30 May 2003 Investigation into screenless 3D TV
Author Affiliations +
If a three dimensional image is to be projected into mid-air in a room with bare walls, then light must follow a curving path. Since this does not happen in a vacuum, a gradient must be introduced into the refractive index of air itself, which can be introduced by varying either the temperature or pressure of air. A reduction from 300°C to room temperature across the front of a 1 mm wide ray will bend it with a radius of curvature of 3 m. However the temperature gradient cannot be sustained without an unacceptably aggressive mechanism for cooling. The pressure gradients delivered by sound waves are dynamically sustainable, but even powers as extreme as 175 dBm at 25 kHz deliver a radius of curvature of only 63 m. It appears that something will have to be added to the air if such displays are to be possible.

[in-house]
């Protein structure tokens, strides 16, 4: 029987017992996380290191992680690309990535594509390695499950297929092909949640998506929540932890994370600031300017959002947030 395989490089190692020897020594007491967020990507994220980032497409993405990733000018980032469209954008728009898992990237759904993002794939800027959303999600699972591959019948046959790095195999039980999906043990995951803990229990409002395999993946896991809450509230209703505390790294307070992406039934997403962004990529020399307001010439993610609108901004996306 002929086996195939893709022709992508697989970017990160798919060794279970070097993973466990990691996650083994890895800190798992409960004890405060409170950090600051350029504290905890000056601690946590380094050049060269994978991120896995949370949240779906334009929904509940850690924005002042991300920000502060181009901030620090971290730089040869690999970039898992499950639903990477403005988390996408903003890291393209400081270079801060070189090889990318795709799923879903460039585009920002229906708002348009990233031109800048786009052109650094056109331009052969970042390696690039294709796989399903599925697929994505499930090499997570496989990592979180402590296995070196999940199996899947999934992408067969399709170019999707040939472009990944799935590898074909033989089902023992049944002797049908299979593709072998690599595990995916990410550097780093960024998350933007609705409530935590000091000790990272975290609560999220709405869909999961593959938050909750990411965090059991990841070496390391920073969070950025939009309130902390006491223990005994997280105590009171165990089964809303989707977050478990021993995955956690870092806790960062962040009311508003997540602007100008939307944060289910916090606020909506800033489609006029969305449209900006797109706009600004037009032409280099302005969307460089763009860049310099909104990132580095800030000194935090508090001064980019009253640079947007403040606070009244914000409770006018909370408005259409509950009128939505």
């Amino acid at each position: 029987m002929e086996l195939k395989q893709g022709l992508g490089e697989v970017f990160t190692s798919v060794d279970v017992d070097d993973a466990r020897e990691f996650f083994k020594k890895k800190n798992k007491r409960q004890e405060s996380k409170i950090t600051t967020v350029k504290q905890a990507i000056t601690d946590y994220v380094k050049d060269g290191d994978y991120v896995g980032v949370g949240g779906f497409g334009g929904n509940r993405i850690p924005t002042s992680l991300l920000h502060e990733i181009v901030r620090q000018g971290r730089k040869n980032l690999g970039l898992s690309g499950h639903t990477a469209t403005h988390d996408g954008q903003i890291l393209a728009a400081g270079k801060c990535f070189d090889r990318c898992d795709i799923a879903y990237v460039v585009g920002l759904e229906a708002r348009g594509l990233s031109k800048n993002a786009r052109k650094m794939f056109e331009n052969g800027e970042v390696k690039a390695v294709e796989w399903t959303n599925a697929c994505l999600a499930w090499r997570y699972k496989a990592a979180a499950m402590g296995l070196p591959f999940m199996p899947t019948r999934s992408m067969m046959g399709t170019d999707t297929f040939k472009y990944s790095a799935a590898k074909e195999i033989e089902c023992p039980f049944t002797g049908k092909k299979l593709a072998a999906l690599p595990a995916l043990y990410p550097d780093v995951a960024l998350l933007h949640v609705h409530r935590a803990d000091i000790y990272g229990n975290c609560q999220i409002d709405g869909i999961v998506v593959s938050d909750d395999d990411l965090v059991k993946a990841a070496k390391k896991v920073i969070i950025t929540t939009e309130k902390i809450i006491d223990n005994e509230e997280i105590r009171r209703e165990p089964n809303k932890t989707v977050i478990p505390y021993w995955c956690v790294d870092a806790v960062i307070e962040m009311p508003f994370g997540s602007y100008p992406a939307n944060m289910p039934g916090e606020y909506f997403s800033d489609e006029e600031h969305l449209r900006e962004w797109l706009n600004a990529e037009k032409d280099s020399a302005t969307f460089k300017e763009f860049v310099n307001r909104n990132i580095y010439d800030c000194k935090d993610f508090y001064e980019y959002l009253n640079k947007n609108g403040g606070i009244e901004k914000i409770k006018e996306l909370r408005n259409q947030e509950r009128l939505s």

© (2003) COPYRIGHT Society of Photo-Optical Instrumentation Engineers (SPIE). Downloading of the abstract is permitted for personal use only.
Christian Moller, Christian Moller, Oliver S. Cossairt, Oliver S. Cossairt, Stephen A. Benton, Stephen A. Benton, Lucy Stockbridge, Lucy Stockbridge, Adrian R. L. Travis, Adrian R. L. Travis, } "Investigation into screenless 3D TV", Proc. SPIE 5006, Stereoscopic Displays and Virtual Reality Systems X, (30 May 2003); doi: 10.1117/12.477274; https://doi.org/10.1117/12.477274


Multi-view 3D display using waveguides
Proceedings of SPIE (July 16 2015)
Shell rendering with hardware-supported data extraction
Proceedings of SPIE (April 26 1995)
Three-dimensional ultrasonic imaging
Proceedings of SPIE (November 14 1993)

Back to Top